Provider Verbal Responses to Patient Distress Cues During Ambulatory Oncology Visits

Lisa Kennedy Sheldon

Dany M. Hilaire

Donna L. Berry

distress, distress screening, patient fears
ONF 2011, 38(3), 369-375. DOI: 10.1188/11.ONF.369-375

Purpose/Objectives: To explore healthcare provider cue-responding behaviors to patient cues of distress and socioemotional concerns during ambulatory, on-treatment oncology visits.

Design: Descriptive secondary analysis of a data set of audio recordings of oncology visits and reports of symptoms and quality of life recorded with an electronic self-report assessment-cancer (ESRA-C) tool.

Setting: Comprehensive cancer center, ambulatory care.

Sample: 31 randomly selected cases from an existing data set (with one used as a training tool) of 590 audio recordings of patient-provider communication.

Methods: Patients were placed in Group 1 (n = 20) and Group 2 (n = 10) to explore differences in patient-provider communication and decrease coder bias. Both groups completed the ESRA-C questionnaire prior to the visit. Providers in Group 2 received a printed ESRA-C summary report for use during the visit. Audio files of the visit were coded using the Medical Interview Aural Rating System (MIARS).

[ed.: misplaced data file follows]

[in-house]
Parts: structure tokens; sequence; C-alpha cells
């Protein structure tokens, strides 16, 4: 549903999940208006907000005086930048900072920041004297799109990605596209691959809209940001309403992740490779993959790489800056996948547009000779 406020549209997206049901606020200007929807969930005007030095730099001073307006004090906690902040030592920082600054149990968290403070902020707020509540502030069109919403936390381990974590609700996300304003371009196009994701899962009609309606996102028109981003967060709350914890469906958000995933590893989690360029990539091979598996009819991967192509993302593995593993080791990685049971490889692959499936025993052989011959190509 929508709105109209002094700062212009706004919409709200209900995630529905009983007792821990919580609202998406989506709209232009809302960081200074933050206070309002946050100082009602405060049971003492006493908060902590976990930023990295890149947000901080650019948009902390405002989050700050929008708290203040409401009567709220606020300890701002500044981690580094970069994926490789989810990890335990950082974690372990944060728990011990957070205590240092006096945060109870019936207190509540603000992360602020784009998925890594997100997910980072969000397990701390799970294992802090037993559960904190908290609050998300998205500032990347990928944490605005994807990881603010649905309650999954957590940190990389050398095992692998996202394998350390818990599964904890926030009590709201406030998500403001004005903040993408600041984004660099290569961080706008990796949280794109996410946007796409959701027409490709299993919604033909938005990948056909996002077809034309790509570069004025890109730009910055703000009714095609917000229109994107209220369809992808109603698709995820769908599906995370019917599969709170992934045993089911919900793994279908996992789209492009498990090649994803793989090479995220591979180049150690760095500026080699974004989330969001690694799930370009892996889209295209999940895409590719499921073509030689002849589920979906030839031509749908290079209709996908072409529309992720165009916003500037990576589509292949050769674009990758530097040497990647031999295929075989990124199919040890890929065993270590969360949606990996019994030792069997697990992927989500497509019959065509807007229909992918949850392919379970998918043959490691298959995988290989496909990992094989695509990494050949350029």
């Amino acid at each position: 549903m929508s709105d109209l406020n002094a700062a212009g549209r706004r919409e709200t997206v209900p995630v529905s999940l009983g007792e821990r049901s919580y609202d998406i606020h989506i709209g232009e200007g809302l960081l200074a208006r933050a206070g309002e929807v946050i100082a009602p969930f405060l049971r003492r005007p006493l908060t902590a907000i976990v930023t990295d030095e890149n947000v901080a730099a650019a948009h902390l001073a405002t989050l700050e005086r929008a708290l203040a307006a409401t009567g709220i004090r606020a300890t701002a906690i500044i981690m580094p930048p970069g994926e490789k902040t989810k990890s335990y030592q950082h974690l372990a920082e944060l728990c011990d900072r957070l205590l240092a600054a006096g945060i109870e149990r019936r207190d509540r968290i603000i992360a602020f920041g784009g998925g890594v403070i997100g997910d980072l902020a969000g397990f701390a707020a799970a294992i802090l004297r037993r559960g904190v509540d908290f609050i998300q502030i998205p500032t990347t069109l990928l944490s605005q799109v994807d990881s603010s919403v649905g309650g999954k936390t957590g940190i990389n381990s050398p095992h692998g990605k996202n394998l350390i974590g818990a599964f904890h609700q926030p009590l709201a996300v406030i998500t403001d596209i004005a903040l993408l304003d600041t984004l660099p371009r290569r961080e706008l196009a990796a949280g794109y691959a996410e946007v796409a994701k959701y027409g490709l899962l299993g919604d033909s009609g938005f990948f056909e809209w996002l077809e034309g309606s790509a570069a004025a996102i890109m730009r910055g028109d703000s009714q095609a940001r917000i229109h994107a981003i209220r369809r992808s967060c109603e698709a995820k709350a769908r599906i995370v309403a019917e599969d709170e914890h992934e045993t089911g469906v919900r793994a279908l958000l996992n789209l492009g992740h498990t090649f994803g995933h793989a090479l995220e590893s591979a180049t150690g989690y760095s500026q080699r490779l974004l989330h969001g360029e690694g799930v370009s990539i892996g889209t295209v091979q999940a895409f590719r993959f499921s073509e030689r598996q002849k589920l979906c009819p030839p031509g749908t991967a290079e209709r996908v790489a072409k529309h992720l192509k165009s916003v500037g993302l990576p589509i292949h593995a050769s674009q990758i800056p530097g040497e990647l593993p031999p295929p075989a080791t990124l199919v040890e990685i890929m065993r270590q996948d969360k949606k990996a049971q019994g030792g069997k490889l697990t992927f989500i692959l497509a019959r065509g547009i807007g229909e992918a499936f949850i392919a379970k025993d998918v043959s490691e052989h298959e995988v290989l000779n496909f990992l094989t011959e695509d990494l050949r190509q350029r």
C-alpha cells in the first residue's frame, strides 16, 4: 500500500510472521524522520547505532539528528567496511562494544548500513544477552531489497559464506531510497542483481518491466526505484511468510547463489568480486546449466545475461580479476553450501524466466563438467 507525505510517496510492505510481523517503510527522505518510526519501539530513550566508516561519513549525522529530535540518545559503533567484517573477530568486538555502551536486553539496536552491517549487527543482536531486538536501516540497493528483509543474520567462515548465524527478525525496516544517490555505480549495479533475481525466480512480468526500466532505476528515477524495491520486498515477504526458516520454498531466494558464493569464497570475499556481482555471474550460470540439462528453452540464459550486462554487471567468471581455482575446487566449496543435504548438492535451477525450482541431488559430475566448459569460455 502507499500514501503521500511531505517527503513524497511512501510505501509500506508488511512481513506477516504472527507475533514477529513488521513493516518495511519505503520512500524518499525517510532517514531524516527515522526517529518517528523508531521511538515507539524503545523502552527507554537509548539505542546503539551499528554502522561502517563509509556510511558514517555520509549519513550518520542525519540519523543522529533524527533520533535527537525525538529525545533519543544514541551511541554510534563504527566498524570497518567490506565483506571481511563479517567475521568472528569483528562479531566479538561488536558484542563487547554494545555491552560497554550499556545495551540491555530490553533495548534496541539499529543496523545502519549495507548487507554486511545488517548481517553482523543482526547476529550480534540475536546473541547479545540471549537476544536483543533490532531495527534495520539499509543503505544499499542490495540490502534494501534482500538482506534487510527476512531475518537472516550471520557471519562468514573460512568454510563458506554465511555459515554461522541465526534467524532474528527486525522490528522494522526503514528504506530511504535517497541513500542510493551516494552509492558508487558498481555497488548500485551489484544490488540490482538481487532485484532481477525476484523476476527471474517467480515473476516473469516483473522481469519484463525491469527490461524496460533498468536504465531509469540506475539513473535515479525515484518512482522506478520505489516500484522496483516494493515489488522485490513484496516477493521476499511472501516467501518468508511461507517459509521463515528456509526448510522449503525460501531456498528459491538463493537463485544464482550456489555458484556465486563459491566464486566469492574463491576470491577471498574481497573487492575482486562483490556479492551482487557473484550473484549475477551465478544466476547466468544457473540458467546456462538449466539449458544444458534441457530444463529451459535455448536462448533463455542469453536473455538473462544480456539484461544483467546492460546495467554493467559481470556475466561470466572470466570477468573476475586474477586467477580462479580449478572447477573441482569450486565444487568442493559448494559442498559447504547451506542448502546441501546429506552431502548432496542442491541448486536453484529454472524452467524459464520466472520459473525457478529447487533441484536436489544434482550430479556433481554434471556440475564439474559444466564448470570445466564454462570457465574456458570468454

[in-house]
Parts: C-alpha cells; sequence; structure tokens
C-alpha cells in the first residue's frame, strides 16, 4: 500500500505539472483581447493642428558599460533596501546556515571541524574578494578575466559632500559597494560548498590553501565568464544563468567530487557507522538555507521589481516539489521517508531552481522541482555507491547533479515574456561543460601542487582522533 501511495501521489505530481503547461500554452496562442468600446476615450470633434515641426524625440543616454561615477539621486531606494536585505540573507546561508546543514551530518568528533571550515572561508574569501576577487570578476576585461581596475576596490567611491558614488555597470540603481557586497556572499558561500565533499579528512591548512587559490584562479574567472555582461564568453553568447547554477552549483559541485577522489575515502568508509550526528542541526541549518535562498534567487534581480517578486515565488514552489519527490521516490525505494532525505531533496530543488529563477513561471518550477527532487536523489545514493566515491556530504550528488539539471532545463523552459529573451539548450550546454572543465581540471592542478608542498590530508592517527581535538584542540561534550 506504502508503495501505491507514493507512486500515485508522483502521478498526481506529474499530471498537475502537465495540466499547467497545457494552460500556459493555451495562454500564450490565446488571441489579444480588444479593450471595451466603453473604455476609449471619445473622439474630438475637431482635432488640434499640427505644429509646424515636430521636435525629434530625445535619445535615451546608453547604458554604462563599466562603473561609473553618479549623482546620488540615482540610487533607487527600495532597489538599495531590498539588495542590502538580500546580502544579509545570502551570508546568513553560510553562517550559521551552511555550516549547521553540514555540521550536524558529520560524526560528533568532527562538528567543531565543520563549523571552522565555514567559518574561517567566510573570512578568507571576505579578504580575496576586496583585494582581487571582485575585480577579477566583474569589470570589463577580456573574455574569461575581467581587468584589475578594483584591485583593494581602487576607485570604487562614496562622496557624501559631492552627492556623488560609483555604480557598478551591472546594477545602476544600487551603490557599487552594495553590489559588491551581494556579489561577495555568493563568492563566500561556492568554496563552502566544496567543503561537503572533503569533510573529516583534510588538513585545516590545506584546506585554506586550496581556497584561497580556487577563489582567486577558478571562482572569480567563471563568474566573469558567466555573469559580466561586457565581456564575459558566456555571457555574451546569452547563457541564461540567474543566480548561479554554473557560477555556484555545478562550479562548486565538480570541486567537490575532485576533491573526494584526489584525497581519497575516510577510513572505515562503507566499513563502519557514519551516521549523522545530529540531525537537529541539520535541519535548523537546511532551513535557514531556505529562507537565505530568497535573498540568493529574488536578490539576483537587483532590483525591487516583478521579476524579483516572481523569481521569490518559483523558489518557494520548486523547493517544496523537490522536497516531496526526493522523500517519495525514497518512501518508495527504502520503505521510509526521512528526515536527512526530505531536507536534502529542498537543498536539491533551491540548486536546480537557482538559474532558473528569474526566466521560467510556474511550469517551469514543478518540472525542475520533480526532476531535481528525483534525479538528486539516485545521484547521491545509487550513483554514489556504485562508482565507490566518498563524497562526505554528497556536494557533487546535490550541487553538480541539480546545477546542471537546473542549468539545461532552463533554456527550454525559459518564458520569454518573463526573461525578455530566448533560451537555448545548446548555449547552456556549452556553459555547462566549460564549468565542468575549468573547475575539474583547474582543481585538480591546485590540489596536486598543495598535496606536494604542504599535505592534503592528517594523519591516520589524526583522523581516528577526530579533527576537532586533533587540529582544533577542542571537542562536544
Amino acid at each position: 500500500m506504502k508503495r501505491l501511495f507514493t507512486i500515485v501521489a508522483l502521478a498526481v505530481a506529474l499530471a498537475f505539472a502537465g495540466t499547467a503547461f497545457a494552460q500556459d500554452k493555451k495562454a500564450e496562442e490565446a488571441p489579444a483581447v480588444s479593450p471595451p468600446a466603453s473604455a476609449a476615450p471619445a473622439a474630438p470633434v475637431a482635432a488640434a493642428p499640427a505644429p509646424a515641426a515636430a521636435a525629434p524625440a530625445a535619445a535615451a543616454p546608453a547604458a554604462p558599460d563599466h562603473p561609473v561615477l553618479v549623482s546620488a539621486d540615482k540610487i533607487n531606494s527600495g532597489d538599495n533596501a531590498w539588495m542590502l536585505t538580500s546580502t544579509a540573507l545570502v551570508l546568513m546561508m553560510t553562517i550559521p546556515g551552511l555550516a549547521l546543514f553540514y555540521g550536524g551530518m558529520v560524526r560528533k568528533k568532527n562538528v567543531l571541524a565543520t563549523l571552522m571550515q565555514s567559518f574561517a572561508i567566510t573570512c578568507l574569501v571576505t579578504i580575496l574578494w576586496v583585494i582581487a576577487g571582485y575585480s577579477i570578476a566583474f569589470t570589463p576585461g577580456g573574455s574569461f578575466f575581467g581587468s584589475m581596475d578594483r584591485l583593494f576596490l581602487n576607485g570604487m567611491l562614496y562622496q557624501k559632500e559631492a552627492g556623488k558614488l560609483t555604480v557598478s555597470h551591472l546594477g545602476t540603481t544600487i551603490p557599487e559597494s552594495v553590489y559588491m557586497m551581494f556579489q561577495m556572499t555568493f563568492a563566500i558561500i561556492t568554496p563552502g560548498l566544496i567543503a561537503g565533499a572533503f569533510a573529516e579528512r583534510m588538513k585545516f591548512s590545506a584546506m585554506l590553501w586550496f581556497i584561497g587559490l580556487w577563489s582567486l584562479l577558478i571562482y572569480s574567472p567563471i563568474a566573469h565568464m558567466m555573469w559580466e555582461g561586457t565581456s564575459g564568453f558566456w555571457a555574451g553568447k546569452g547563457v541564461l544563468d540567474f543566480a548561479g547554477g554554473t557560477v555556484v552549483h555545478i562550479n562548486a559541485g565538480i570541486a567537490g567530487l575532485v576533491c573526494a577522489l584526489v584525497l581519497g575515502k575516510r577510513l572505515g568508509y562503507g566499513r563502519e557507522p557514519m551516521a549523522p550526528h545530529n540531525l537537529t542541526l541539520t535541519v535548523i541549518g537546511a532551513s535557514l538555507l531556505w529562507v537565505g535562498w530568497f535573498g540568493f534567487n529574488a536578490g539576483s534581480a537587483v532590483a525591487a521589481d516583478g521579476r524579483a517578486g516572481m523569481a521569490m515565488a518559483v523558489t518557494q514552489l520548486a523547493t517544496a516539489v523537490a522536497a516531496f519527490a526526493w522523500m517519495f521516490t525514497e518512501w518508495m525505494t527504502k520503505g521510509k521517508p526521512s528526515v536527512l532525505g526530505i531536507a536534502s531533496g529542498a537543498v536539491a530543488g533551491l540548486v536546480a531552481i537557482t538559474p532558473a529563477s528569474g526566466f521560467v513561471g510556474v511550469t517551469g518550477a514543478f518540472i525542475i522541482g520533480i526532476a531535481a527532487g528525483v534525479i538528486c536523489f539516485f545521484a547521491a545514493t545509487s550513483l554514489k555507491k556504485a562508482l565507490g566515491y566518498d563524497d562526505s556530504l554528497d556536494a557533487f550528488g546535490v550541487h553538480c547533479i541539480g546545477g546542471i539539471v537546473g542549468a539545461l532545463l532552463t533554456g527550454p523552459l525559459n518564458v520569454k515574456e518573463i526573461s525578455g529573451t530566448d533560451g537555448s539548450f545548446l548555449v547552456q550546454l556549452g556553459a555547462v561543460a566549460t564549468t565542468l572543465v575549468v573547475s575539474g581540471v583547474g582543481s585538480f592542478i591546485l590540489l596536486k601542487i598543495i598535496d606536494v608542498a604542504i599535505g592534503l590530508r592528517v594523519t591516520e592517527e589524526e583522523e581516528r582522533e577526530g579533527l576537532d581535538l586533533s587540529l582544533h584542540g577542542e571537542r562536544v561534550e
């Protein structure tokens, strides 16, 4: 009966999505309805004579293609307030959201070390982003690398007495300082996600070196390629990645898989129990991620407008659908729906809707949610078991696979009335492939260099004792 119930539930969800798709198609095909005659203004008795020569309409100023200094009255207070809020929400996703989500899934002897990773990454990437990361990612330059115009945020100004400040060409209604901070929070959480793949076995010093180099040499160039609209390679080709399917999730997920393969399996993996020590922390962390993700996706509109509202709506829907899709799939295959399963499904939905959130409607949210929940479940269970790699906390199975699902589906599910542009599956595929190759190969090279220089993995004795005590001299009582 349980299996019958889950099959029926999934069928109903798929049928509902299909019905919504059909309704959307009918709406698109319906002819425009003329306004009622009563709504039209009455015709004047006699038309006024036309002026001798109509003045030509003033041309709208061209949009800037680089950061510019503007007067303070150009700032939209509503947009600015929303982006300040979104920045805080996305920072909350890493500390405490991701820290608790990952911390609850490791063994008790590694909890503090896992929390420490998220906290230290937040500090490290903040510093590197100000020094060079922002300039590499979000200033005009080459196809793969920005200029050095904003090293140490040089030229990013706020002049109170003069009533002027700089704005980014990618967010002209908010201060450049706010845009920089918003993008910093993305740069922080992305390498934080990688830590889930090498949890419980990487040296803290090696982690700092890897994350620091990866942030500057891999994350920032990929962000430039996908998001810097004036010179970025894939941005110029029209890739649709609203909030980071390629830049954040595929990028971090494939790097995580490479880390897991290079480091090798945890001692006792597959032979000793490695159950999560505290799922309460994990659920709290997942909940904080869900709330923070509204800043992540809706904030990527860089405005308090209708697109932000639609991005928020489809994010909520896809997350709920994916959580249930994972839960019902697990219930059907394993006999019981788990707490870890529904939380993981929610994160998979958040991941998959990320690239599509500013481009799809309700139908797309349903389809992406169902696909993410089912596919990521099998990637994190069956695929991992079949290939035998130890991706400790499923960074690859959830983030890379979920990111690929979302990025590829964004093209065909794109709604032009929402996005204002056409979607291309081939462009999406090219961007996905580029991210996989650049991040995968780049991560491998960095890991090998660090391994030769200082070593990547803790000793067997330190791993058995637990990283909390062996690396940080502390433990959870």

Main Research Variables: Patient cues of distress and provider cue-responding behaviors.

Findings: Patient cues of distress and socioemotional concerns ranged from 0-13 cues per visit, with a mean of 4.6 cues per visit. Providers acknowledged 57% of patient cues, but only acknowledged and explored 22% of all patient cues. Providers in Group 2 acknowledged patient concerns more often but explored the concerns less frequently. The number of patient cues distanced from by providers was lower in Group 2 and the overall provider score for responsiveness to patient cues of distress was higher, indicating more responsiveness than from Group 1.

Conclusions: The use of a summary report of patient concerns may have enhanced provider responsiveness, in general. Distancing behaviors by providers in response to patient verbal cues may indicate a lack of knowledge, time limitations, or a lack of confidence.

Implications for Nursing: To effectively support patients with cancer through active therapy, a greater level of acknowledgment, exploration, and responsive action by providers is indicated. These findings have implications for provider education, with regard to appropriate responses, and for researchers to test methods that best prompt and support effective provider behaviors, ultimately improving patient outcomes.

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